As a 100 percent employee-owned company, the full effect of last year’s pandemic was felt by every one of Canfield & Tack Printing Inc.’s 75 staffers.
“I remember the initial scramble getting masks. And the other thing was gaining essential business status. Figuring out what that meant took us a while,” said Canfield & Tack President and CEO Ray Brown. “Because of the mailing and fulfillment that we do in critical industries it was clear that we were an essential business.”
Like other businesses, the commercial printer had to put a number of protocols in place on its manufacturing floor, Brown said, including mask and sanitation rules, scheduling and more.
“Our employee owners were fantastic about that,” he added.
And while things were changing on a daily basis, Canfield & Tack never really got knocked down by COVID-19, Brown said. In fact, the company, partnering with the city of Rochester, stepped up to mail nearly 450,000 masks to Rochester residents at the height of the pandemic.
“There was the challenge of communicating with customers, setting up our own employees to work remotely, working with suppliers,” he acknowledged. “Some customers increased sales, other companies dropped down to almost nothing. It was really a crazy time.”
And it could have derailed Canfield & Tack’s calculated growth plans, which have been part of the fabric of the organization for several years, culminating in the acquisition of Cohber Press in 2019.
“The companies complemented each other well. Our fulfillment side was stronger. Fortunately the companies had very little crossover,” Brown explained.
The merger added to Canfield & Tack’s bottom line, but moving the entire company into Cohber’s larger Henrietta facility also created synergies and lowered costs.
Last year, trade publication Printing Impressions named Canfield & Tack to its annual Printing Impressions 350, a list of “fast track” printers whose growth methods are emulated among those in the industry. The publication noted that Canfield & Tack’s sales grew some $6 million from 2018 to 2019.
Canfield & Tack was founded in 1926 by Hubert Canfield and Larry Tack as a lithographic printer. It became an ESOP in 1994 when Tack’s son and owner, Daniel, decided to step away from the company. Brown joined the firm in 1989 and became president in 2005.
“We’re considered a general commercial printer,” Brown noted. “The majority of our work comes from printing brochures, marketing materials and direct mail. Direct mail has really taken off industrywide.”
In addition to the equipment gained from the merger with Cohber, Canfield & Tack has made some strategic purchases of late. From a hardware perspective, the company has installed a Kodak Nexfinity, a dry ink-based digital press, as well as an offline ultraviolet coater that uses wet inks that are cured with UV light.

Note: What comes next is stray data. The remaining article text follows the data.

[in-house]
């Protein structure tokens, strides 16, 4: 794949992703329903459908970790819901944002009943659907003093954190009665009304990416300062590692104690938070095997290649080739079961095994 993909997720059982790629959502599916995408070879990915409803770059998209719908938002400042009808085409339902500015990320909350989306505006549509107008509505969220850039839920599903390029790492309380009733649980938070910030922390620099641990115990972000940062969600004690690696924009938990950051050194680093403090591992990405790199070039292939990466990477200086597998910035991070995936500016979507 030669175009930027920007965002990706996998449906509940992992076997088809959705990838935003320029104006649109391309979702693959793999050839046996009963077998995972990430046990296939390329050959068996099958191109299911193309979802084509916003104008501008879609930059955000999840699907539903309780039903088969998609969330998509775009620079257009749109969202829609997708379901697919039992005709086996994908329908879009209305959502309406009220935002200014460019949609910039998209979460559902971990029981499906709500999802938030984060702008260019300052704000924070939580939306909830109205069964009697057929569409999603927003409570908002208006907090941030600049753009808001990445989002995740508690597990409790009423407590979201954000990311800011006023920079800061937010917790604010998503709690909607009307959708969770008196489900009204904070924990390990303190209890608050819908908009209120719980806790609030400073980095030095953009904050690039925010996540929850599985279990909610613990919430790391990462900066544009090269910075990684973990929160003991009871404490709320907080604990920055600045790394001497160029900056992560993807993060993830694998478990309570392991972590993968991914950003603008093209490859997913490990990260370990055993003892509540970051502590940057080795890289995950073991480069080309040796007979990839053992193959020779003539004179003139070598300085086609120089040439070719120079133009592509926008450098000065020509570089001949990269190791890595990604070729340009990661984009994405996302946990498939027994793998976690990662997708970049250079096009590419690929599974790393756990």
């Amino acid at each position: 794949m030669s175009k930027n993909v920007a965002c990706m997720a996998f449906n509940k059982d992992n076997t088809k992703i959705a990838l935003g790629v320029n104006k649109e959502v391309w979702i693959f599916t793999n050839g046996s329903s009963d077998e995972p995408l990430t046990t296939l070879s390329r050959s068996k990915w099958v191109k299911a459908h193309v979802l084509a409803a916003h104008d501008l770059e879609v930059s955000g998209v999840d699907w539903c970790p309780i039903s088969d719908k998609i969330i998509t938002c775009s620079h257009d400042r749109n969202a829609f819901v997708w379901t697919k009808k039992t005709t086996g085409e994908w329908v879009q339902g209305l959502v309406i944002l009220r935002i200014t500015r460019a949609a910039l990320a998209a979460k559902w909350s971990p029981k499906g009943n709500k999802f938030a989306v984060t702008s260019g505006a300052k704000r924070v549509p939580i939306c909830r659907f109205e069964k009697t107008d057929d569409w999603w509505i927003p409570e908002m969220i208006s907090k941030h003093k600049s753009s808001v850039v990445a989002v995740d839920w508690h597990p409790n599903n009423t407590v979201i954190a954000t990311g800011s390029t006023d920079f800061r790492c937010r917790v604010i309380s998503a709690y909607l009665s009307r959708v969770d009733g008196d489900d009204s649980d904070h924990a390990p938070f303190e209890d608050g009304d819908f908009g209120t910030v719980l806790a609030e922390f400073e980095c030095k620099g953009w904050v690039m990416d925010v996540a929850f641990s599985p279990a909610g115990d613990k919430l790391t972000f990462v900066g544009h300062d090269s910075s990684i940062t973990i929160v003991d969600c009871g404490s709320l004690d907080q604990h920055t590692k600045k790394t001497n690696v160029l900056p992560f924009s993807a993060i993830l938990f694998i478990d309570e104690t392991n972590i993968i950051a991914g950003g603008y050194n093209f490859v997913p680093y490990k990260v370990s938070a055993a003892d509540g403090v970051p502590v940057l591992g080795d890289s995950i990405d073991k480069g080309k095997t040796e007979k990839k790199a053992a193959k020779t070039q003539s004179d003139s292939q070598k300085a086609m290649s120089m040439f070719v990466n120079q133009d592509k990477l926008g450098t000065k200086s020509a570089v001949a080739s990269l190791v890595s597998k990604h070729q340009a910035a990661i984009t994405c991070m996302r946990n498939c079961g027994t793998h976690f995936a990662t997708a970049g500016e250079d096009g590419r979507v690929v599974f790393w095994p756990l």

This year, Canfield & Tack launched OptiMail, a new direct marketing campaign service that integrates digital features with traditional mail.
Integrating with digital platforms such as Facebook, Instagram and Google, OptiMail adds multiple touchpoints and impressions to expand a marketing campaign’s reach and enhance results. It pre-matches mailing lists to social media accounts and other digital activity, delivering coordinating ads to people before, during and after a mailing reminding them to take the next step. A robust tracking system enables customers to monitor and measure campaign effectiveness and results through a customized online dashboard.
The software, Brown said, is “hugely popular” with existing customers.
“It really shifts our focus to solutions for our customers. Let’s talk about the data and how we can track that mail, track when people are responding to that mail. It’s been a great conversation starter and differentiator for us,” he said. “I’m more excited about that than anything in the past 10 years.”
Canfield & Tack has experienced a great shift in the last decade.
“We used to be geographically focused and the shift that’s happened is our customer base is nationwide now,” Brown explained, noting that regional business and customers in the northeast account for roughly one-third of the company’s business.
The company has experienced growth in wine and spirits, financial services, higher education and the healthcare and medical devices arenas, and those increases are not limited to a specific geography.
The future of Canfield & Tack holds additional growth, Brown said. Direct mail will continue to be a focus at the printing company and Brown expects to make additional investments in digital printing capabilities.
“We’re continuing to look a little over the horizon,” he said. “An acquisition is never out of the question; we’re looking at a few things right now.”
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